Women may not have a longstanding old-boy network to hook into for job leads, government appointments, or venture-capital deals, but they're rapidly making up for lost time. Groups of professionally accomplished women are building powerful networks of their own.
I saw this firsthand in January, when I was the only journalist to attend the first Belizean Grove retreat on Ambergris Caye in Belize, Central America. Belizean Grove is an invitation-only meeting of 29 women in business, government, and academe. It's modeled after the 130-year-old Bohemian Grove, an all-male encampment deep in the redwoods of Northern California. About 1,500 of America's corporate and government elite gather there each summer for two weeks of talks, discussions, recreation, and rituals.
Some women once sued to gain access to Bohemian Grove, to no avail. "We aren't waiting for an invitation to Bohemian Grove anymore, because we have our own," says Mary Lehman MacLachlan, president of Chicago's EnvestNet Group, a wealth-management network for financial advisers.
"READY TO GIVE." Belizean Grove was the brainchild of Susan Stautberg, president of PartnerCom, a New York firm that creates advisory boards for companies worldwide. Her criteria for admission? The women have to be "bright and accomplished, fun-loving, and have a sense of adventure," she says. Furthermore, "they have to be ready to give to their communities and to each other."
Participants included venture capitalists and entrepreneurs from Atlanta and Boston, fashion and dot-com executives from New York, and former top-level federal appointees from Washington D.C. Attendees spoke on panels that covered such topics as how to obtain money and power and use them to transform yourself and your community.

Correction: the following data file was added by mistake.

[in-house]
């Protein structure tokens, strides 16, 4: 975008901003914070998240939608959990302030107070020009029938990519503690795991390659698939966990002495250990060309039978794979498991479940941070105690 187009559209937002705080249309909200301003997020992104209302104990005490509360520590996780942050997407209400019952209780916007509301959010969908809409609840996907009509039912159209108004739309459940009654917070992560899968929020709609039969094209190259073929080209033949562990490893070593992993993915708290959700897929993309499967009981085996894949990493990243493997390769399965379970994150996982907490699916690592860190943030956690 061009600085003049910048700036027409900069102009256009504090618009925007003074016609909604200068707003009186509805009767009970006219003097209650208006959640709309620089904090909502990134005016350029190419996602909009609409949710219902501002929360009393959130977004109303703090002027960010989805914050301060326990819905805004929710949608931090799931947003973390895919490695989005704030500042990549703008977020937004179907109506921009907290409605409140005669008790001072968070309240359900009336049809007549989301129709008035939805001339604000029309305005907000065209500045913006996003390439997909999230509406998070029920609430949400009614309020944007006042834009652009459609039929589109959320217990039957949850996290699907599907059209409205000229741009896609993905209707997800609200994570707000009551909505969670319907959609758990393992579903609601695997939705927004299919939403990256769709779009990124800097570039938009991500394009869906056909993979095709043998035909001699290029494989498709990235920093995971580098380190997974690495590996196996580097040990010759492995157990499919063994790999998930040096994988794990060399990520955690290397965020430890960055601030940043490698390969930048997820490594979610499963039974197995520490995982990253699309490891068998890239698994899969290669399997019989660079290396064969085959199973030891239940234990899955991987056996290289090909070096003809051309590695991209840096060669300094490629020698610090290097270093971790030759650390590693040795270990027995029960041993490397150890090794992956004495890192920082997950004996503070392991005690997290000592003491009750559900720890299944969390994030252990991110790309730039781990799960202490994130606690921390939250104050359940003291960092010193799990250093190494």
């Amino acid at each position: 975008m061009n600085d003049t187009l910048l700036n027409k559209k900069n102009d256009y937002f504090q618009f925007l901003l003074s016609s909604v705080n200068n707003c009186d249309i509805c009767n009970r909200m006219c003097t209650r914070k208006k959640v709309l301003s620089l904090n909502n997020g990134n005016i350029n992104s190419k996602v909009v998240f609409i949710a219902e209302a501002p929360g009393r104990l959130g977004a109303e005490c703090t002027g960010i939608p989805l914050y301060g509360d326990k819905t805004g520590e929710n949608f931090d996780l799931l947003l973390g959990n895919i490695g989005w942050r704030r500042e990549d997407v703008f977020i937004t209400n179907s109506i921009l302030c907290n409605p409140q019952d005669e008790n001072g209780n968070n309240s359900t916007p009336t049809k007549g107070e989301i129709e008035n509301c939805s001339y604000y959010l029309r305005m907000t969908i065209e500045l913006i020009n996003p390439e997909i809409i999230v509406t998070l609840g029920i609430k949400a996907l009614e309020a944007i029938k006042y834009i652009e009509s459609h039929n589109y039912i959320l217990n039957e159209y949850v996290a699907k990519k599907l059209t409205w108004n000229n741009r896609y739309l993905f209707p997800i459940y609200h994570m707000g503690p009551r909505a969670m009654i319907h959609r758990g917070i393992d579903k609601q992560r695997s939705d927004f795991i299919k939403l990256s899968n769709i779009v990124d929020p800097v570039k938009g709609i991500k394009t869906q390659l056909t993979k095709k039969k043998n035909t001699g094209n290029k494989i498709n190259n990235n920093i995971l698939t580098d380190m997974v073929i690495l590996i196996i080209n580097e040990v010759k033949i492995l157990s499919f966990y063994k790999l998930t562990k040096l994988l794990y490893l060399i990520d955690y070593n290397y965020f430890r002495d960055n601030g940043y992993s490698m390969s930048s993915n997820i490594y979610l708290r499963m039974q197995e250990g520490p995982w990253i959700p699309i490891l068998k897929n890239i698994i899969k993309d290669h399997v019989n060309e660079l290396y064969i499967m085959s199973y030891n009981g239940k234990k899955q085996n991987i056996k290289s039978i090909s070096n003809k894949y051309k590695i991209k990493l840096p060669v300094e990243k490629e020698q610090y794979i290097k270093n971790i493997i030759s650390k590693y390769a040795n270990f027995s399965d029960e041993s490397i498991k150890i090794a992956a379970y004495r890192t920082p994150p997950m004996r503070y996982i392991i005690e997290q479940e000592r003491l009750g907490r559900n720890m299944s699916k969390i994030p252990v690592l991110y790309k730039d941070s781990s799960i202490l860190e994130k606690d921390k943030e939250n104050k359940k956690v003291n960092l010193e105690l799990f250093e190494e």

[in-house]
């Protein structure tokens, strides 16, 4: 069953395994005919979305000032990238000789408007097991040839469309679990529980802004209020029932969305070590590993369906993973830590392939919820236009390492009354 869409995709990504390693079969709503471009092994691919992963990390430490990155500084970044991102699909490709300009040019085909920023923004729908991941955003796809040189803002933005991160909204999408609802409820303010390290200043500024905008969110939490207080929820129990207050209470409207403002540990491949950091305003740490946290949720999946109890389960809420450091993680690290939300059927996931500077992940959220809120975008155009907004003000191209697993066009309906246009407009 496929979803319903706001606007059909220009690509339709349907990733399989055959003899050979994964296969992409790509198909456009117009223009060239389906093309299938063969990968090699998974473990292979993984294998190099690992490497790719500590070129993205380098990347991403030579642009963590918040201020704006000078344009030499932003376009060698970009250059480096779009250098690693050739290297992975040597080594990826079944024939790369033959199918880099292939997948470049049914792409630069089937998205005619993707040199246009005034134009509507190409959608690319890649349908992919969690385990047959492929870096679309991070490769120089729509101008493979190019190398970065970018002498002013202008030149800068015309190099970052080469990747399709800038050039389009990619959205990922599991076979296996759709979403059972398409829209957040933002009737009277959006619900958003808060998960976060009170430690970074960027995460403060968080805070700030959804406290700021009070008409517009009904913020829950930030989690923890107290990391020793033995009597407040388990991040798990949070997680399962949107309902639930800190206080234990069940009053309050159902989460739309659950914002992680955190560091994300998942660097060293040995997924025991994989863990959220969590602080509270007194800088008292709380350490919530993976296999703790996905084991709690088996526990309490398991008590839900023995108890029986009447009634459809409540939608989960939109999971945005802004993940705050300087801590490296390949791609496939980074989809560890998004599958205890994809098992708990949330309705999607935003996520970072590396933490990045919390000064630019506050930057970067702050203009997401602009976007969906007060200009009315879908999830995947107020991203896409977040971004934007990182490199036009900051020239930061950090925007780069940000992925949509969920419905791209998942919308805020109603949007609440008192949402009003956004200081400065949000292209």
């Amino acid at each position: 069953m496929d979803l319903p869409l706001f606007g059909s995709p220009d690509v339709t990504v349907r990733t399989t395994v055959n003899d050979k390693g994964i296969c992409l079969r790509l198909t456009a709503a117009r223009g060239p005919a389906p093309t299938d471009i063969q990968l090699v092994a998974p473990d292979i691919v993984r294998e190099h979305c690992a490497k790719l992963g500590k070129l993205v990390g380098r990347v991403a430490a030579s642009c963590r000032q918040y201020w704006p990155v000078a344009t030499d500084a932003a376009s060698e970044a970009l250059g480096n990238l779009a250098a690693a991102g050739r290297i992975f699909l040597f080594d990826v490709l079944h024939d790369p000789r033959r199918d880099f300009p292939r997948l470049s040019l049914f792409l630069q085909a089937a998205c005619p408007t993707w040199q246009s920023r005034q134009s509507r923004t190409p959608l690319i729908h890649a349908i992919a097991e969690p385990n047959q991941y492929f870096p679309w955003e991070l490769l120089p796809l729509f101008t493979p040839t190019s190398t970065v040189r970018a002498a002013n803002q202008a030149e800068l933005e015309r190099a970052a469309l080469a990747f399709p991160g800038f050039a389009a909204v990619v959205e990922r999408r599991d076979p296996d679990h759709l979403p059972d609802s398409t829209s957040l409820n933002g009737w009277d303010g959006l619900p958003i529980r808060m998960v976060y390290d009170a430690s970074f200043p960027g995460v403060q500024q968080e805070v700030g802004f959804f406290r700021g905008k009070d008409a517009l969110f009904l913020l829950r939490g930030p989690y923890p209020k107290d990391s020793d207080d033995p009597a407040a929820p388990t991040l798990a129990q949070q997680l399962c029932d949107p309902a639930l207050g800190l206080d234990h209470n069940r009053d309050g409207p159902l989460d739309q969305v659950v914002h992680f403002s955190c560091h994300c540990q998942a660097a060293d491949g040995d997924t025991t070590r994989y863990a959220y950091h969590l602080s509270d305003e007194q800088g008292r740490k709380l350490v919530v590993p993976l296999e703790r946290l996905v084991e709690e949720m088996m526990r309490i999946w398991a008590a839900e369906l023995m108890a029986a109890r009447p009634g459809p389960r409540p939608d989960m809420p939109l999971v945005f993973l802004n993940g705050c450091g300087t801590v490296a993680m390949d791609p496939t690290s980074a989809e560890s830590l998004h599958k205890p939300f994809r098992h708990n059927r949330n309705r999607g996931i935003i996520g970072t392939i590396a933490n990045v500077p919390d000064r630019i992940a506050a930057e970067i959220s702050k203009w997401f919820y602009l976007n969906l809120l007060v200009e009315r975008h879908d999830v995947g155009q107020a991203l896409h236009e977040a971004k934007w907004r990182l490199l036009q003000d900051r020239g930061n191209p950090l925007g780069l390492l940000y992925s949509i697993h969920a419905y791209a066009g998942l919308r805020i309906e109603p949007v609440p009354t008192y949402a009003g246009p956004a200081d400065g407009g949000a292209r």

Once we arrived at this beachfront outpost, where cell phones don't work and Web connections are a boat ride away, the women quickly shed their professional personas with little prompting. While soaking in the hot tub and snorkeling with the sting rays, the women shared personal experiences and feelings. One 54-year-old woman spoke candidly to me of her three life-threatening kidney-transplant operations. Others spoke of ex-husbands who became financially dependent on their professional success.
The women's modus operandi contrasted sharply with that of powerful men, who often connect during a round of golf--and who, when they're not talking about their business activities, tend to talk about other things they do rather than how they feel. "When women get together without men, we engage in an extremely personal way, and our conversation is different," says Judy Rosener, a professor at the Graduate School of Management at the University of California at Irvine, who specializes in men and women at work.
By revealing themselves in such a way, "they create an emotional bond that will lead these women to help one another in any way they can," says Edie Weiner, president of a New York consulting firm that specializes in trend analysis. That desire to join together for a common good motivated participants to undertake several philanthropic efforts to benefit Belizean women.
I walked away from the gathering inspired. These women stressed cooperation and the need to help other women. You don't have to be an invitee to Belizean Grove--or any other elite networking group--to learn from their message.
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